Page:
4. The Contribution of Oats to a Healthy Gluten-Free Diet

The health advantages of the consumption of oats are generally recognized. Research on the health benefits of oats has been accumulated over the last three decades. Especially, the hypocholesterolemic properties of oats have been documented. Other data also describe the cardiovascular benefits of oats beyond lowering cholesterol levels through positive effects on the blood glucose level, and through better management of body weight and blood pressure. These characteristics are mainly attributed to the high content of oat-specific beta-glucans, which are soluble food fibers. In addition, oat fibers increase the fecal bulk, which contributes to a normal stool, and have a positive impact on the functioning of the microbiome. Several health claims on these topics have been approved by the Food and Drug Administration (FDA) in the U.S. and the European Food Safety Authority (EFSA) in Europe (see Box 1). These are described and explained in detail elsewhere [37]. Oats are generally consumed as whole grain products. Currently, the interest in whole grain foods is rapidly increasing. The intake of whole grain and cereal fiber has been inversely related with the risk of chronic diseases and with reduced total and cause-specific mortality [38,39].
Box 1. Approved European Food Safety Authority (EFSA) health claims relevant to oats (see, e.g., ref [36]).
  • Beta-glucans (3 g/day) contribute to the maintenance of normal blood cholesterol levels (EU 432/2012)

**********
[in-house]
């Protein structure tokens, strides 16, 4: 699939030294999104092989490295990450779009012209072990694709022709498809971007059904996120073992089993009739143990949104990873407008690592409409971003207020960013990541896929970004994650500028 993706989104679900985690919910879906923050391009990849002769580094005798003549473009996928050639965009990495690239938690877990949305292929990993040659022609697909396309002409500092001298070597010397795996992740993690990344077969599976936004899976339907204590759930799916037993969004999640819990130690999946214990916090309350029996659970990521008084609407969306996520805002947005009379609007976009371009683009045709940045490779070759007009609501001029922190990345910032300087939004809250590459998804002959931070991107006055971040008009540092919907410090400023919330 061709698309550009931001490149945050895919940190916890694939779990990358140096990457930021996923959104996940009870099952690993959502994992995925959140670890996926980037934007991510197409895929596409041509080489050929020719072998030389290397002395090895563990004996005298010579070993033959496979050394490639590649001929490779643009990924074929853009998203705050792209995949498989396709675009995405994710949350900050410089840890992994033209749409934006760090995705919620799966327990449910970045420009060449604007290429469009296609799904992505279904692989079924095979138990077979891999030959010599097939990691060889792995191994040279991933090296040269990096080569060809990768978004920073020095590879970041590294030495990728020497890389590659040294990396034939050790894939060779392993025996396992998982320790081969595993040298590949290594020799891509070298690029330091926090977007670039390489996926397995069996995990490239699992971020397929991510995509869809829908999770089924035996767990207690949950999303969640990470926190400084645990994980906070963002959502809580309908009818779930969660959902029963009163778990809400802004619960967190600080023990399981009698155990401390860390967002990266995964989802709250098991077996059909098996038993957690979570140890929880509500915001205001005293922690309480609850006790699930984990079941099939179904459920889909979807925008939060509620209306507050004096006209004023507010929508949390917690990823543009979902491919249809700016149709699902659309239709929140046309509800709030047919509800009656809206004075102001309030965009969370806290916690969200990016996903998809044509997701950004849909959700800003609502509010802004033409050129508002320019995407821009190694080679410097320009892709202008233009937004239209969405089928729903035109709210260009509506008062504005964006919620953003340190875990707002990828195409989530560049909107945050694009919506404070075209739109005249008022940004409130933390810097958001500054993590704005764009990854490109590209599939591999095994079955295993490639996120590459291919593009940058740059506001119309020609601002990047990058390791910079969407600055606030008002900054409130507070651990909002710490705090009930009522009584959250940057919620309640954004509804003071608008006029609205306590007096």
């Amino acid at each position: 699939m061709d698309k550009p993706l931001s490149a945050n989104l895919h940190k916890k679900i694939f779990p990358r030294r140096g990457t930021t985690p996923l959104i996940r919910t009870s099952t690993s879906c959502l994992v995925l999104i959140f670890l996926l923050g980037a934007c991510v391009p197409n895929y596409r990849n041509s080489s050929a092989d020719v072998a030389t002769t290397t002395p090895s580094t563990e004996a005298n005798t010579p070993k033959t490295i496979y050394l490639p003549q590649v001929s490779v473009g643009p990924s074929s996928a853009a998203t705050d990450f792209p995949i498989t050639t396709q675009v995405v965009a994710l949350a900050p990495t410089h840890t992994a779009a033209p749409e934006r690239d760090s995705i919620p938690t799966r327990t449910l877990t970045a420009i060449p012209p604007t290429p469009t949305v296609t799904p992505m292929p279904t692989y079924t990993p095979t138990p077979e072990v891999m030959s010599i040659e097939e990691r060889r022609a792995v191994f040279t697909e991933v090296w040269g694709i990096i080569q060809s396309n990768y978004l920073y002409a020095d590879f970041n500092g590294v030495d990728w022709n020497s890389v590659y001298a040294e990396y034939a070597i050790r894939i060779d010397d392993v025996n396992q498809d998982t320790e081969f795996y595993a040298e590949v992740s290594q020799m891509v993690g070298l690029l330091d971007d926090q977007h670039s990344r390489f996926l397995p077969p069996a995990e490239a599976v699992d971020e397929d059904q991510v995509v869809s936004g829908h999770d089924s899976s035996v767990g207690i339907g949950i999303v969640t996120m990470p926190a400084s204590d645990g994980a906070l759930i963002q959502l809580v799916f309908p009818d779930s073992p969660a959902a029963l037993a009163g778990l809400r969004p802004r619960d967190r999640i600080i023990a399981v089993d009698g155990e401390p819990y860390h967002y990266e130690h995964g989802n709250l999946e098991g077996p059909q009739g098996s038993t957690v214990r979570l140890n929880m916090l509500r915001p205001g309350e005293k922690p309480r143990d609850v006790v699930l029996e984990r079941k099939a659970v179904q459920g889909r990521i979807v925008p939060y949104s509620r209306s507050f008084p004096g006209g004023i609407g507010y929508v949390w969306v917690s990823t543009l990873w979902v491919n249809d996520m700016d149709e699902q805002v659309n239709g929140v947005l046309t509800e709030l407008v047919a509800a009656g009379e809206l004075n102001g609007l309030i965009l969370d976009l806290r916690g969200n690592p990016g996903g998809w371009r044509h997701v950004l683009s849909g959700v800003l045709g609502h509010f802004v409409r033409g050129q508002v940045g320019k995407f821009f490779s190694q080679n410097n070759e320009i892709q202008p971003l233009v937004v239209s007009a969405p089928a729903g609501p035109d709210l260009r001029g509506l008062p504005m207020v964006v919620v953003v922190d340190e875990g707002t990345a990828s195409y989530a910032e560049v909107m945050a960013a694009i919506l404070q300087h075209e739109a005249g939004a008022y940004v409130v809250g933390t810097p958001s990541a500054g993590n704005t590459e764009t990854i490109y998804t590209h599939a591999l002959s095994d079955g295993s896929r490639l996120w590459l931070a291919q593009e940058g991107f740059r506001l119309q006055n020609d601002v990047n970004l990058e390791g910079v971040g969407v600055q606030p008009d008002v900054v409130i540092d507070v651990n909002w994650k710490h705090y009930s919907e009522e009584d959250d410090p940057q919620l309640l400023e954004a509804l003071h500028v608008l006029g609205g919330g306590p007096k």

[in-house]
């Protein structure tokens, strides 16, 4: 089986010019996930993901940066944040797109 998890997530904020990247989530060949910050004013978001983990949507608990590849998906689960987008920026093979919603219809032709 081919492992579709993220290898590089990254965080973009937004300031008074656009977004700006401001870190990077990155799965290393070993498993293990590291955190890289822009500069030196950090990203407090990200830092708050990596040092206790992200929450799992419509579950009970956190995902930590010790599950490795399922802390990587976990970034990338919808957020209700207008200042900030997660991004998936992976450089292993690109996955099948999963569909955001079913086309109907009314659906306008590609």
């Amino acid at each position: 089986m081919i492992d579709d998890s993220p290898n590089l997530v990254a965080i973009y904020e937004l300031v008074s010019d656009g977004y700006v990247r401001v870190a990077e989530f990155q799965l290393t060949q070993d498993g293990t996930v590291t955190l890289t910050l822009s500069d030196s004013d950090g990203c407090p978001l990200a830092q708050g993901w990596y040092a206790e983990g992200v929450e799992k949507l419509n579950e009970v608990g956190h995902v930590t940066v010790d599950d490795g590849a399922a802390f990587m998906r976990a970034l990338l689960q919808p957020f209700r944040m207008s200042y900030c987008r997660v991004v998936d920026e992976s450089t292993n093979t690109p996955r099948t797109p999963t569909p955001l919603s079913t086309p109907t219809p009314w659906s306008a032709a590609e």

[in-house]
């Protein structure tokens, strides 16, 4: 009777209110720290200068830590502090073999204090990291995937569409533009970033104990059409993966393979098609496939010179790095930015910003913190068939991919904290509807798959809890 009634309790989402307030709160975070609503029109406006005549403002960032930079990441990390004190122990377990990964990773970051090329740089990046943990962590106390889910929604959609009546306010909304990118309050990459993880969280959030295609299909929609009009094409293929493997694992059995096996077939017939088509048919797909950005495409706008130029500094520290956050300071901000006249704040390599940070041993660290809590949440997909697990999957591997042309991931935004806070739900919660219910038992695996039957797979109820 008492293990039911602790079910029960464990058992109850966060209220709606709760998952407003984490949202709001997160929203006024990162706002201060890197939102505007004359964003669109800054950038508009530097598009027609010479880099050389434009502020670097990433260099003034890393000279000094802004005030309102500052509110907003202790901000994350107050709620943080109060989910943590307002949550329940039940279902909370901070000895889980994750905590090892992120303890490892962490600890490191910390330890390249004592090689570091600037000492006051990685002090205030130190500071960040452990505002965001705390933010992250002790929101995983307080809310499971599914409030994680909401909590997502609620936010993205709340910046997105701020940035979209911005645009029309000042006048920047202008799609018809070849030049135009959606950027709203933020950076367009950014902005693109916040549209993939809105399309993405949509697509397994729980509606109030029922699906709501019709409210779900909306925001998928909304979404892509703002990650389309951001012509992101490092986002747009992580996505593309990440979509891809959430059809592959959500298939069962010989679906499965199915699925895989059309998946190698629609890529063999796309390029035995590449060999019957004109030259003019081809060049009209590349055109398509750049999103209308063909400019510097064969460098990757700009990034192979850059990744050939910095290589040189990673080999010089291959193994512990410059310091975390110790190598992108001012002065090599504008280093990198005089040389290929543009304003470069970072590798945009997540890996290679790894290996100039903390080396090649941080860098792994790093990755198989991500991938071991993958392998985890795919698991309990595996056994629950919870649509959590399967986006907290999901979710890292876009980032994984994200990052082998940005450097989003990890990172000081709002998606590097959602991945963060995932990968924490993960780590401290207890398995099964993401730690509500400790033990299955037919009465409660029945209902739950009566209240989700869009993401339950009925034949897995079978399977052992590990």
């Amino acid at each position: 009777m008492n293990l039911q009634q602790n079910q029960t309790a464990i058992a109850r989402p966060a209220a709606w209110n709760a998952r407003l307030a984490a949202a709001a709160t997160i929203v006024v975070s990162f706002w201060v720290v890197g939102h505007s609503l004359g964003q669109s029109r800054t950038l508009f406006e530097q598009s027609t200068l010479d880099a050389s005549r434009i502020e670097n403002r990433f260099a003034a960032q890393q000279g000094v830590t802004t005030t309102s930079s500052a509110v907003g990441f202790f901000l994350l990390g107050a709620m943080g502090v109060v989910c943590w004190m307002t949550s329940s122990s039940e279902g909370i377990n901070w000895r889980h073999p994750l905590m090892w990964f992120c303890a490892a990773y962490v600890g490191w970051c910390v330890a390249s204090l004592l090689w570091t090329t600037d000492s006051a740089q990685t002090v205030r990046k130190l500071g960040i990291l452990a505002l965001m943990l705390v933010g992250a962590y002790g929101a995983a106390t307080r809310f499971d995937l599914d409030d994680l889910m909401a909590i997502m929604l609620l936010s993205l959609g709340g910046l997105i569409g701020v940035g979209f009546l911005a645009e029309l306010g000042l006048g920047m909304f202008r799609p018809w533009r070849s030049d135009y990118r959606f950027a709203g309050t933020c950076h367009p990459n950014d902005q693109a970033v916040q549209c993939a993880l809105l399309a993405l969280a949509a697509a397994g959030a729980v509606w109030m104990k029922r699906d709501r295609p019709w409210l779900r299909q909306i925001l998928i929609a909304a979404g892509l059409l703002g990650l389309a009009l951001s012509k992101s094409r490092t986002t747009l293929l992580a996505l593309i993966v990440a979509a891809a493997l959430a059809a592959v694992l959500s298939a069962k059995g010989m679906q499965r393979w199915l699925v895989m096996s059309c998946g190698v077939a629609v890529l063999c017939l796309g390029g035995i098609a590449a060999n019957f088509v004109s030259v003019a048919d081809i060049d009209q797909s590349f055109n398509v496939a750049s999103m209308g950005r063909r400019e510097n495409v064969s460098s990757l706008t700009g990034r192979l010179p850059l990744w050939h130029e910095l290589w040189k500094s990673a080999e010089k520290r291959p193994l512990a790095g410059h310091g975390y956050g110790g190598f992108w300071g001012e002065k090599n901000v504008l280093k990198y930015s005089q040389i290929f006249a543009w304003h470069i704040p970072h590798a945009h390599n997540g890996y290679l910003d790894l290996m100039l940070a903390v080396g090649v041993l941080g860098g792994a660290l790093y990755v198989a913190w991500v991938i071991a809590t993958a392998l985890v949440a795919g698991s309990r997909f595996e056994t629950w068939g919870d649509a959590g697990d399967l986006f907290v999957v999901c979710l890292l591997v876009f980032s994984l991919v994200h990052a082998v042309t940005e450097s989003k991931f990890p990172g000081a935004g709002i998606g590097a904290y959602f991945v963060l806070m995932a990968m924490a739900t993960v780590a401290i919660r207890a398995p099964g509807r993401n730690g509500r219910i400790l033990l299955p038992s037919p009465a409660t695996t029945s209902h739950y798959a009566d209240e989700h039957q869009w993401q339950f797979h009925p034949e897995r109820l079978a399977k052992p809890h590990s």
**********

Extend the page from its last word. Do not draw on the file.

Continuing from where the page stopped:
• Consumption of beta-glucans from oats and barley as part of a meal (4 g/30 g carbohydrates) contributes to the reduction of the blood glucose rise after that meal (EU 432/2012)
  • Oat grain fiber contributes to an increase in fecal bulk (EU 432/2012)
  • Reducing consumption of saturated fat contributes to the maintenance of normal blood cholesterol levels (EU 432/2012)
  • Oat beta-glucan (3 g/day) has been shown to actively lower/reduce blood cholesterol. High cholesterol is a risk factor in the development of coronary heart disease (EU 1160/2011)
Lesser-known oat-specific bioactive compounds are the avenanthramides (phenolic amine conjugates) [40], which give oats their anti-inflammatory properties through suppression of prostaglandine E2 [41], have a strong antioxidant capacity, and show antihistamine activity. These compounds also suppress the proliferation of vascular smooth muscle cells, a process known to be a contributing factor in the development of atherosclerosis [42].
The protein content in the oat groat is relatively high (15%–20% by weight). The digestibility of oat protein is high (90%), which is comparable to the protein digestibility of rice and corn. The majority (85%–90%) of oat protein consists of globulins, in contrast to wheat in which the vast majority consists of gluten. The composition of oat proteins fits well to the human needs of essential amino acids; the amounts of lysine and threonine in whole grain oats almost meet the dietary requirements (80% for both amino acids [43]).